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A MYSTERIOUSLY pulsing star just keeps getting more mysterious. Giant clouds of comets? Enormous alien solar panels? A year after its discovery, new evidence still doesn’t add up.
A new paper published to the open source science journal arXiv has scoured all the data recorded by the Kepler space telescope since it was launched in 2009 for any trace of KIC 8462852.
The star — and its strange behaviour — began to be captured by Kepler’s high-precision imaging from 2011.
The study shows it has dimmed overall by a startling degree over the four years it was in the space telescope’s field of view.
Harnessed star ... The idea that an alien civilisation could capture all the energy of a star is behind speculation about KIC 8462852.
This is over and above the huge — but short lived — dips in the star’s light detected in 2011 and 2013.
How a star could dim so fast, yet alone ‘pulse’ in an erratic, non-predictable way, remains a mystery.
Big dipper ... A chart from the new study showing KIC 8462852’s dimming and brightening events while being observed by the Kepler space telescope. Source: Montet and SimonSource:Supplied
If it was a planet, or even a series of planets, the interval would be rhythmical. Measurable. Predictable.
KIC 8462852 (otherwise known as ‘Tabby’s Star’ after its discoverer Tabetha Boyajian) has an erratic glow. What’s more, it’s getting dimmer over time.
These ‘red flags’ were highlighted as early as the 1960s as a possible sign of an immensely advanced alien civilisation.
Such a society would have enormous energy needs in order to span interstellar distances. To meet these needs, one option would be to build a solar-system spanning sphere of solar panels capable of harvesting every photon their home star emits.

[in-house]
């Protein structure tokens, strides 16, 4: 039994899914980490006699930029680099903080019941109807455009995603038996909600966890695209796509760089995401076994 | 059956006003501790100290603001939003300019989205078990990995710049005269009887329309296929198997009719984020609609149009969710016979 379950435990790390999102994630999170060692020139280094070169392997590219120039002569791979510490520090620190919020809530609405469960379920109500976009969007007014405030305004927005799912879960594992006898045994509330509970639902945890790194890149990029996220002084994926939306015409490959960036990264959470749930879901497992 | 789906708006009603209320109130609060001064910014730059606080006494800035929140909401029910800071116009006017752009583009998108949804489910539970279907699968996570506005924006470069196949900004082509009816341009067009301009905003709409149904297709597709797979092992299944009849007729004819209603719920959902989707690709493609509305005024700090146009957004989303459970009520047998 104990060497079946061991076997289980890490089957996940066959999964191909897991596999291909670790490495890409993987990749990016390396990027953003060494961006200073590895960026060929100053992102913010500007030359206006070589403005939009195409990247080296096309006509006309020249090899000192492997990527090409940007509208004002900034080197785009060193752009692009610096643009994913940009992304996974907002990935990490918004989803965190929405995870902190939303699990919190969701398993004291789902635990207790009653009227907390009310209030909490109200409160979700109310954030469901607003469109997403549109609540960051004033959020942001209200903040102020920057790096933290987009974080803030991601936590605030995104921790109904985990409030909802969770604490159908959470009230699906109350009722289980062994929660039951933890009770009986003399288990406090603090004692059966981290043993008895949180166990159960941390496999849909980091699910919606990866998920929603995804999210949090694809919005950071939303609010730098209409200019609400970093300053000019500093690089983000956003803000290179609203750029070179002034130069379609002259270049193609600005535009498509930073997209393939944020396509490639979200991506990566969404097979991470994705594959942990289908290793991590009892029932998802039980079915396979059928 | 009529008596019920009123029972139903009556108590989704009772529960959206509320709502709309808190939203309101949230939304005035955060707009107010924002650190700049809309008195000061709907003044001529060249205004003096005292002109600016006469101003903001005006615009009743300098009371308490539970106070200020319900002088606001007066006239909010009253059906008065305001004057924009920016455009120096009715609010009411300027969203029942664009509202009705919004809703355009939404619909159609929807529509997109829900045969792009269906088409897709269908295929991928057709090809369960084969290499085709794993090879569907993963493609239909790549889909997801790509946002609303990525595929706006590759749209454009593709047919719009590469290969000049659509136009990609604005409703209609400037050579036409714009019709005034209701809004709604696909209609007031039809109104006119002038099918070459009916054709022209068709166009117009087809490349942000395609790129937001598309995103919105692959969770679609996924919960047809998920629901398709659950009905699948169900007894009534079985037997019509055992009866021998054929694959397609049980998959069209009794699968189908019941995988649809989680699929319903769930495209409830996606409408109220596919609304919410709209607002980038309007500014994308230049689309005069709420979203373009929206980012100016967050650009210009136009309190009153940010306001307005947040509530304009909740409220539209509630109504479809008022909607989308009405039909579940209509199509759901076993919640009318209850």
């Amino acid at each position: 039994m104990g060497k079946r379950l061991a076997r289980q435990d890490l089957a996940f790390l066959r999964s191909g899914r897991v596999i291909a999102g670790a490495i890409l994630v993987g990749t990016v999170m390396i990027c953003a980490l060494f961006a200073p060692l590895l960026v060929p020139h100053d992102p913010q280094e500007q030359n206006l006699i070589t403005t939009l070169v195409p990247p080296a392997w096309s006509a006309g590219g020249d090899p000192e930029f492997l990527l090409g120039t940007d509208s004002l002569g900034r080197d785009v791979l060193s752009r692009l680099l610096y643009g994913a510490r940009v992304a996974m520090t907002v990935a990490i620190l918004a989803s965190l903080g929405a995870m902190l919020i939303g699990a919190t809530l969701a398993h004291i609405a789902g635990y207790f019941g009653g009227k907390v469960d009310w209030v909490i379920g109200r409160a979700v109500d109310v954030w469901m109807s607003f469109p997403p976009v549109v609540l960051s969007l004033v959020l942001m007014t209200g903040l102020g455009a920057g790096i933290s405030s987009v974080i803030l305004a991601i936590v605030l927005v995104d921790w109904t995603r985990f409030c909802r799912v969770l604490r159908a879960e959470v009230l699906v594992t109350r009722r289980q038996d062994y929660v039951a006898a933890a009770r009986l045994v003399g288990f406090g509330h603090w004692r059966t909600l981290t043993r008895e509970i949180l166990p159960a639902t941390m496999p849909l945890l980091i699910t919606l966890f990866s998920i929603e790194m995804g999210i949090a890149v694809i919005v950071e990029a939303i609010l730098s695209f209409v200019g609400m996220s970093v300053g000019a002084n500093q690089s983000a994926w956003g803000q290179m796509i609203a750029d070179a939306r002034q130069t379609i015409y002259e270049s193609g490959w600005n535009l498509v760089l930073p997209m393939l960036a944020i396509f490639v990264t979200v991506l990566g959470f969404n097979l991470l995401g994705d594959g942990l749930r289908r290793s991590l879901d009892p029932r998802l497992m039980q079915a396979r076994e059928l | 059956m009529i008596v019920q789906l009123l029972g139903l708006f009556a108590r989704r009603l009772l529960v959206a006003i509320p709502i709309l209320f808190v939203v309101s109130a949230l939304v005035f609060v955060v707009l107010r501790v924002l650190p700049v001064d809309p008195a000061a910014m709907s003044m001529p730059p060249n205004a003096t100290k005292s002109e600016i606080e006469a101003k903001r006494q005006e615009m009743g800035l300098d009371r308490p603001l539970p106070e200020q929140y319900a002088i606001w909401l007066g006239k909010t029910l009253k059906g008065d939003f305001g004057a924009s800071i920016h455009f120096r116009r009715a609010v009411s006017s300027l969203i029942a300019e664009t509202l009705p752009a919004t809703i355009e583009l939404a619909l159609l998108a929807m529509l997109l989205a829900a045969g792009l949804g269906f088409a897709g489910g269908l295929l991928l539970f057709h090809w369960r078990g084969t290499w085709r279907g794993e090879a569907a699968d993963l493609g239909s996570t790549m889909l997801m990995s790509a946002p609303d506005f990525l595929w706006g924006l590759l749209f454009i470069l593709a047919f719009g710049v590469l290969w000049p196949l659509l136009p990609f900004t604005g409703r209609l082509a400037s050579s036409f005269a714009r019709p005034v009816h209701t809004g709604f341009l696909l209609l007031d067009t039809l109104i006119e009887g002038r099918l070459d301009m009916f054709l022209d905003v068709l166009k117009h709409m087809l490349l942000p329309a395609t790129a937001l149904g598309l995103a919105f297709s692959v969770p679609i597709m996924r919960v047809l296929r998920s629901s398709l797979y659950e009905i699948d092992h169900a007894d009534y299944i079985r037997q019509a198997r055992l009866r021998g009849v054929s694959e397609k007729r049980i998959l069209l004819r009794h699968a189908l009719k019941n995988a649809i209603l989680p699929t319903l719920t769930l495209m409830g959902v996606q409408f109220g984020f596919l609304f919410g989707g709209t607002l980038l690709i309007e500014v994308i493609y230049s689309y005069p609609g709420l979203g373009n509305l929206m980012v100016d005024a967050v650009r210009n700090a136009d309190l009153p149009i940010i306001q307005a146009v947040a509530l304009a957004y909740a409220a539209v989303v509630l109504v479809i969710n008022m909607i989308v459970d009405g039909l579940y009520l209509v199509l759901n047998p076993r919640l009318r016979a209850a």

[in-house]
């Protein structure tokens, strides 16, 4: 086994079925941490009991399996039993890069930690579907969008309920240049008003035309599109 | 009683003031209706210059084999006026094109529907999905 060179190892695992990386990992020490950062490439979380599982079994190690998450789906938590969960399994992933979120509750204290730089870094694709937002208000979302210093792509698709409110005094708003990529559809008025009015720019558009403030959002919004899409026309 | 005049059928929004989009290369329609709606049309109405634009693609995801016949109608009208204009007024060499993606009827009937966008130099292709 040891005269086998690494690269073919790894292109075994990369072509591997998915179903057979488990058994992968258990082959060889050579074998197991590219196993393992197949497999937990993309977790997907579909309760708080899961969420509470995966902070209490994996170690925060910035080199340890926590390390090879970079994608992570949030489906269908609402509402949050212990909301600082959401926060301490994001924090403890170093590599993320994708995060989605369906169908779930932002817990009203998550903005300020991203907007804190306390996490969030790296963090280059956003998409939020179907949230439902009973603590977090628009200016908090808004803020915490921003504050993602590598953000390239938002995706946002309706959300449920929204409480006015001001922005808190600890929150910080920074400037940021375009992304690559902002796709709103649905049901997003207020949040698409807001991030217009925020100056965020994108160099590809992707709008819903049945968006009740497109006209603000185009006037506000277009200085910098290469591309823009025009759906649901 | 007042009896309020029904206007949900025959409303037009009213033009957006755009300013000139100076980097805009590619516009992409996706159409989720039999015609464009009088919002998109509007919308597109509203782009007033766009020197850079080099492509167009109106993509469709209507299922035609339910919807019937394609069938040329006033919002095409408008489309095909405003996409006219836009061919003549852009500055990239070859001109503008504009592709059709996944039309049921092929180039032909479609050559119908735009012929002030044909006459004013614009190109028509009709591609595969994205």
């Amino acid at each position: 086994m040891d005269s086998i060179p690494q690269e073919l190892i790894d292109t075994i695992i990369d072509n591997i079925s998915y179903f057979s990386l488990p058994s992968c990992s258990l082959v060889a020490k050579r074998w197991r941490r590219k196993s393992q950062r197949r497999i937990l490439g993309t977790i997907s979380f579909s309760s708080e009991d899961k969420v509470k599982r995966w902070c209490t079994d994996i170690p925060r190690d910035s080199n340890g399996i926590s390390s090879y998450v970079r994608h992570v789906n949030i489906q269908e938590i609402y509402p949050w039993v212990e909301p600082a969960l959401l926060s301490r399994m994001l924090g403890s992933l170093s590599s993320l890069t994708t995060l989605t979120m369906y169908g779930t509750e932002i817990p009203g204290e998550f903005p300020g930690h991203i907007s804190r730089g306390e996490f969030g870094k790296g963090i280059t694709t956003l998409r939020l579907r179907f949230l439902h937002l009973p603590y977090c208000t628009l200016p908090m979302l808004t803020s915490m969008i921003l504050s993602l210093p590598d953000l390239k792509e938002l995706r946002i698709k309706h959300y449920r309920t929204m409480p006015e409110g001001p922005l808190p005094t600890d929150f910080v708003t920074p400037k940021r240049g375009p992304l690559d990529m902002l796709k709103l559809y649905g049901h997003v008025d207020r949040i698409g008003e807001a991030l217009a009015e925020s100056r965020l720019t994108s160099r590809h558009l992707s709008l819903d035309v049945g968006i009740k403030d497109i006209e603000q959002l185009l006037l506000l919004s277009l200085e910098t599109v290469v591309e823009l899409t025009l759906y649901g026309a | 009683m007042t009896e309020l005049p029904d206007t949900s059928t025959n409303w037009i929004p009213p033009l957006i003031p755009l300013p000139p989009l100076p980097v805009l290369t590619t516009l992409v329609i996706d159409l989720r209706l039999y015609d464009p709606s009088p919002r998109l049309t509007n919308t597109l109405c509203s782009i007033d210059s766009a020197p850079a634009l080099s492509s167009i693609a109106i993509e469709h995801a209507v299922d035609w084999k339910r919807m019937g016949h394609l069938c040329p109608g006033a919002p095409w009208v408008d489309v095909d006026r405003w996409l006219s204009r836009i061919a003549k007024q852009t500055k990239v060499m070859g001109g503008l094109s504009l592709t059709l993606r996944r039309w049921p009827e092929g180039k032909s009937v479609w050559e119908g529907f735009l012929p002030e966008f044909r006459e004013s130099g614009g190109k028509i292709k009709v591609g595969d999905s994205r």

The concept was dubbed a “Dyson sphere” after the name of its creator.
Signs in the sky ... The strange dips in light that caught the eye of astronomers last year.Source:Supplied
NEW LIGHT ON THE MATTER
During the four years Kepler was looking in the general direction of Tabby’s Star, it lost about four per cent of its luminosity.
But not at a constant rate.
In the new study, astronomers Ben Montet and Joshua Simon found the star was initially dimming by about 0.34 per cent per year. A dramatic dip over the course of just 200 days saw its light fall by about 2.5 per cent. Since then, Tabby’s Star has continued to fade at its original rate.
What could be the cause? Perhaps a much closer cloud of dark comets passing between us and the star?
To test this idea, the authors examined 500 stars surrounding KIC 8462852.
None flickered. So whatever the cause may be, it must be closest to Tabby’s Star.
Is it a characteristic of the type of star?
The authors also sifted through the data for another 500 stars, this time for those that matched the size and makeup of Tabby’s Star.
Their brightness remained consistent.
While doubts remain as to its accuracy, analysis of 100 years of space photos appear to indicate KIC 8462852 has been dimming steadily.Source:Supplied
Since the odd behaviour of Tabby’s Star was announced a year ago, astronomers and astrophysicists the world over have been pouring over the data and pointing their instruments in its direction.
A search for artificial laser light by the Search for Extra Terrestrial Intelligence found nothing. Their reasoning was that there would be plenty of ‘leakage’ of such light from such an alien civilisation.
Then there’s the idea that the flickering and dimming could be caused by an immense cloud of dust or comets slowly falling towards the star itself.
But astronomers say they’d expect such a cloud to show up in infra-red scans of the star and its surrounds. It doesn’t. At least yet.
Some astronomers suggest Tabby’s Star could be spinning (and wobbling) very fast — fast enough to bulge. This would cause the ‘poles’ to become brighter and the equator dimmer. Add a nearby ‘hot Jupiter’ to the mix and you could get similar chaotic light conditions.
But available measurements don’t seem to indicate Tabby’s Star is spinning all that fast.
While Tabby’s Star is no longer inside Kepler’s field of view, Tabetha Boyajian has been funded to use the Las Cumbres Observatory Global Telescope Network to keep an eye on it.
The hope is she and her team will catch it in another of its unexpectedly deep dips. Such data may help explain what is causing it.
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